Urban seismology has gained scientific interest with the development of seismic ambient noise monitoring techniques and also for being a useful tool to connect society with the Earth sciences. The interpretation of the sources of seismic records generated by sporting events, traffic, or huge agglomerations arouses the population's curiosity and opens up a range of possibilities for new applications of seismology, especially in the area of urban monitoring. In this contribution, we present the analysis of seismic records from a station in the city of Brasilia during unusual episodes of silencing and noisy periods. Usually, cultural noise is observed in high-fequency bands. We showed in our analysis that cultural noise can also be observed in the low-frequency band, when high-frequency signal is attenuated. As examples of noisy periods, we have that of the Soccer World Cup in Brazil in 2014, where changes in noise are related to celebrations of goals and the party held by FIFA in the city, and the political manifestations in the period of the Impeachment trial in 2016, which reached the concentration of about 300,000 protesters. The two most characteristic periods of seismic silence have been the quarantine due to the COVID-19 pandemic in 2020, and the trucker strike that occurred across the country in 2018, both drastically reducing the movement of people in the city.


Subject(s)
Environmental Science/methods , Noise/adverse effects , Urban Population/trends , Brazil , COVID-19 , Cities , Earth Sciences/methods , Earth Sciences/trends , Humans , Pandemics , Quarantine , SARS-CoV-2 , Sports
3.
PLoS One ; 16(8): e0253610, 2021.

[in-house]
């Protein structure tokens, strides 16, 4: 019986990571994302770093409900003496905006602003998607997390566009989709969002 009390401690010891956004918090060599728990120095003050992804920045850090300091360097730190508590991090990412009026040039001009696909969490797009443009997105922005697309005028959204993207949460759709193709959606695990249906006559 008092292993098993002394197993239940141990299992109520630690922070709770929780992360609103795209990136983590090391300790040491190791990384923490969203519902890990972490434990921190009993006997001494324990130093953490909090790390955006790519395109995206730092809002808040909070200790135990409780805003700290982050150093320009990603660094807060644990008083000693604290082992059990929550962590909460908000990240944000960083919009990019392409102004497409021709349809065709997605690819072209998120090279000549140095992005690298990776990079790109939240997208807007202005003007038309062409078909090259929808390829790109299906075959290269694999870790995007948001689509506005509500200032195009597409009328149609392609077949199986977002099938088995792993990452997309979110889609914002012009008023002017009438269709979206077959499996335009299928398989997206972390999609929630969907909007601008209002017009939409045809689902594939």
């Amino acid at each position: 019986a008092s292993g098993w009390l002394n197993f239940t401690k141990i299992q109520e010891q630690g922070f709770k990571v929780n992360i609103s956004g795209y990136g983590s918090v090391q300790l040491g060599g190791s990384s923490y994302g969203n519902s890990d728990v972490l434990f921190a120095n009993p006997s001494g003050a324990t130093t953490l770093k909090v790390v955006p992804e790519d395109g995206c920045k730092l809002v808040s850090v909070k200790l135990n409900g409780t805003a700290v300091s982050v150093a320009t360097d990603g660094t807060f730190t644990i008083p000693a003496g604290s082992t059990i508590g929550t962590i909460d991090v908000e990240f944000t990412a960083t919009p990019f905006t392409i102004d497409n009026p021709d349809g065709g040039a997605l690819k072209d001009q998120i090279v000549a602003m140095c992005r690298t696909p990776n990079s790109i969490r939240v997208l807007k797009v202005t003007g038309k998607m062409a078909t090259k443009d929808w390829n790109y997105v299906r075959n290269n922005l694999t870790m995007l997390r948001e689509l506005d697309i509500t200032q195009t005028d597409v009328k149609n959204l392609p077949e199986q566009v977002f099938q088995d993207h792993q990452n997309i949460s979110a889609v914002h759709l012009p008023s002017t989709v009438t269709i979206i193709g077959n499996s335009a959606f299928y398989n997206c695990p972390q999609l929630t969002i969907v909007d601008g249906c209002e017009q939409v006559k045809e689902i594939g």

Article in English | MEDLINE | ID: covidwho-1344149

ABSTRACT

Urban seismology has gained scientific interest with the development of seismic ambient noise monitoring techniques and also for being a useful tool to connect society with the Earth sciences. The interpretation of the sources of seismic records generated by sporting events, traffic, or huge agglomerations arouses the population's curiosity and opens up a range of possibilities for new applications of seismology, especially in the area of urban monitoring. In this contribution, we present the analysis of seismic records from a station in the city of Brasilia during unusual episodes of silencing and noisy periods. Usually, cultural noise is observed in high-fequency bands. We showed in our analysis that cultural noise can also be observed in the low-frequency band, when high-frequency signal is attenuated. As examples of noisy periods, we have that of the Soccer World Cup in Brazil in 2014, where changes in noise are related to celebrations of goals and the party held by FIFA in the city, and the political manifestations in the period of the Impeachment trial in 2016, which reached the concentration of about 300,000 protesters. The two most characteristic periods of seismic silence have been the quarantine due to the COVID-19 pandemic in 2020, and the trucker strike that occurred across the country in 2018, both drastically reducing the movement of people in the city.


Subject(s)
Environmental Science/methods , Noise/adverse effects , Urban Population/trends , Brazil , COVID-19 , Cities , Earth Sciences/methods , Earth Sciences/trends , Humans , Pandemics , Quarantine , SARS-CoV-2 , Sports
4.
Diabetes Metab Syndr ; 15(1): 205-211, 2021.
Article in English | MEDLINE | ID: covidwho-1188470

ABSTRACT